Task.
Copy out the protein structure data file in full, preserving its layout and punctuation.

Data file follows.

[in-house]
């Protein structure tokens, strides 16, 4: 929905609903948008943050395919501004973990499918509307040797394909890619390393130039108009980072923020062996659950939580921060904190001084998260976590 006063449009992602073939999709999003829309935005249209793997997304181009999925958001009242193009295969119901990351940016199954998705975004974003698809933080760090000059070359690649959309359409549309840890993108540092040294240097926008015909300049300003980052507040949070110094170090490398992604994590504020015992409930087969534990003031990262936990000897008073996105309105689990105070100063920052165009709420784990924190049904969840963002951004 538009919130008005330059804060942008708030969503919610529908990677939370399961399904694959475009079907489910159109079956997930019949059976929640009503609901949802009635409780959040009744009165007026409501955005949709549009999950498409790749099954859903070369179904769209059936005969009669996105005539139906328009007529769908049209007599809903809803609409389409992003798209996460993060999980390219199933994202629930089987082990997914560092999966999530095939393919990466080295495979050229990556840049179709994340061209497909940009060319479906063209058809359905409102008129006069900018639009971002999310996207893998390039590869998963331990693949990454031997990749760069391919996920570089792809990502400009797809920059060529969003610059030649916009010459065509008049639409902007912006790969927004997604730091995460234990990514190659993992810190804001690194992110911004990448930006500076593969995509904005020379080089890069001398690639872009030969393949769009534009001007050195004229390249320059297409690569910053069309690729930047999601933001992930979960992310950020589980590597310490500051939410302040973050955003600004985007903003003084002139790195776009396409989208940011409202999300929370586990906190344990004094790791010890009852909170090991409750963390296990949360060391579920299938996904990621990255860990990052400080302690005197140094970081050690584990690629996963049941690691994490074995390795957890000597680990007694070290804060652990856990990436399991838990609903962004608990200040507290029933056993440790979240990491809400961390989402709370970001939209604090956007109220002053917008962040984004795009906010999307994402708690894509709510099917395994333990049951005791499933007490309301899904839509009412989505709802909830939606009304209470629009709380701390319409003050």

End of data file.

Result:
[in-house]
């Protein structure tokens, strides 16, 4: 929905609903948008943050395919501004973990499918509307040797394909890619390393130039108009980072923020062996659950939580921060904190001084998260976590 006063449009992602073939999709999003829309935005249209793997997304181009999925958001009242193009295969119901990351940016199954998705975004974003698809933080760090000059070359690649959309359409549309840890993108540092040294240097926008015909300049300003980052507040949070110094170090490398992604994590504020015992409930087969534990003031990262936990000897008073996105309105689990105070100063920052165009709420784990924190049904969840963002951004 538009919130008005330059804060942008708030969503919610529908990677939370399961399904694959475009079907489910159109079956997930019949059976929640009503609901949802009635409780959040009744009165007026409501955005949709549009999950498409790749099954859903070369179904769209059936005969009669996105005539139906328009007529769908049209007599809903809803609409389409992003798209996460993060999980390219199933994202629930089987082990997914560092999966999530095939393919990466080295495979050229990556840049179709994340061209497909940009060319479906063209058809359905409102008129006069900018639009971002999310996207893998390039590869998963331990693949990454031997990749760069391919996920570089792809990502400009797809920059060529969003610059030649916009010459065509008049639409902007912006790969927004997604730091995460234990990514190659993992810190804001690194992110911004990448930006500076593969995509904005020379080089890069001398690639872009030969393949769009534009001007050195004229390249320059297409690569910053069309690729930047999601933001992930979960992310950020589980590597310490500051939410302040973050955003600004985007903003003084002139790195776009396409989208940011409202999300929370586990906190344990004094790791010890009852909170090991409750963390296990949360060391579920299938996904990621990255860990990052400080302690005197140094970081050690584990690629996963049941690691994490074995390795957890000597680990007694070290804060652990856990990436399991838990609903962004608990200040507290029933056993440790979240990491809400961390989402709370970001939209604090956007109220002053917008962040984004795009906010999307994402708690894509709510099917395994333990049951005791499933007490309301899904839509009412989505709802909830939606009304209470629009709380701390319409003050």